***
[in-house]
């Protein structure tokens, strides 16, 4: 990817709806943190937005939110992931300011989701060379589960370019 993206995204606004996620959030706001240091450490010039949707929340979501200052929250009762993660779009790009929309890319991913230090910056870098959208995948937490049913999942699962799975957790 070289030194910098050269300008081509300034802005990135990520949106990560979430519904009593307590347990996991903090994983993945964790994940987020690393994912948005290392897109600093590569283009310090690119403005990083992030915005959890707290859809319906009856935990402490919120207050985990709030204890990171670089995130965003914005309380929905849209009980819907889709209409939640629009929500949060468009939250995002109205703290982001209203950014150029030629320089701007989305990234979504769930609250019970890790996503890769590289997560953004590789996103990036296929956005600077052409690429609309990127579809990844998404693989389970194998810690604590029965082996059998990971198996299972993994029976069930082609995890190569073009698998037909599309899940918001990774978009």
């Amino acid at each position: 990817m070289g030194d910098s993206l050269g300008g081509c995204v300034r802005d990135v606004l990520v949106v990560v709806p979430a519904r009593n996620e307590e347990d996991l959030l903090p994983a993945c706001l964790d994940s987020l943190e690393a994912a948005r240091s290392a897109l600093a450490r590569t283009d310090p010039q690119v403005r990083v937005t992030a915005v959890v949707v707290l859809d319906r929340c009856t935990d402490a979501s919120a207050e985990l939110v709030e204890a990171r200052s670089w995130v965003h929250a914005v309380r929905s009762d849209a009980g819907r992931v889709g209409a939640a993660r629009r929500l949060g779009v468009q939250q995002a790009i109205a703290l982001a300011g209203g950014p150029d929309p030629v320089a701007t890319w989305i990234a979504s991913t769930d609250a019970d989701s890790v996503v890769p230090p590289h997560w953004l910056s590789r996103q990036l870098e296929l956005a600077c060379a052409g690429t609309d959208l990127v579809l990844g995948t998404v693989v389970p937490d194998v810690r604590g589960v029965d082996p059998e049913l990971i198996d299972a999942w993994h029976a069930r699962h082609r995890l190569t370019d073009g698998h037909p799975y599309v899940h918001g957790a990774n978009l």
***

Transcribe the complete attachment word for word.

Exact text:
[in-house]
């Protein structure tokens, strides 16, 4: 990817709806943190937005939110992931300011989701060379589960370019 993206995204606004996620959030706001240091450490010039949707929340979501200052929250009762993660779009790009929309890319991913230090910056870098959208995948937490049913999942699962799975957790 070289030194910098050269300008081509300034802005990135990520949106990560979430519904009593307590347990996991903090994983993945964790994940987020690393994912948005290392897109600093590569283009310090690119403005990083992030915005959890707290859809319906009856935990402490919120207050985990709030204890990171670089995130965003914005309380929905849209009980819907889709209409939640629009929500949060468009939250995002109205703290982001209203950014150029030629320089701007989305990234979504769930609250019970890790996503890769590289997560953004590789996103990036296929956005600077052409690429609309990127579809990844998404693989389970194998810690604590029965082996059998990971198996299972993994029976069930082609995890190569073009698998037909599309899940918001990774978009």
């Amino acid at each position: 990817m070289g030194d910098s993206l050269g300008g081509c995204v300034r802005d990135v606004l990520v949106v990560v709806p979430a519904r009593n996620e307590e347990d996991l959030l903090p994983a993945c706001l964790d994940s987020l943190e690393a994912a948005r240091s290392a897109l600093a450490r590569t283009d310090p010039q690119v403005r990083v937005t992030a915005v959890v949707v707290l859809d319906r929340c009856t935990d402490a979501s919120a207050e985990l939110v709030e204890a990171r200052s670089w995130v965003h929250a914005v309380r929905s009762d849209a009980g819907r992931v889709g209409a939640a993660r629009r929500l949060g779009v468009q939250q995002a790009i109205a703290l982001a300011g209203g950014p150029d929309p030629v320089a701007t890319w989305i990234a979504s991913t769930d609250a019970d989701s890790v996503v890769p230090p590289h997560w953004l910056s590789r996103q990036l870098e296929l956005a600077c060379a052409g690429t609309d959208l990127v579809l990844g995948t998404v693989v389970p937490d194998v810690r604590g589960v029965d082996p059998e049913l990971i198996d299972a999942w993994h029976a069930r699962h082609r995890l190569t370019d073009g698998h037909p799975y599309v899940h918001g957790a990774n978009l």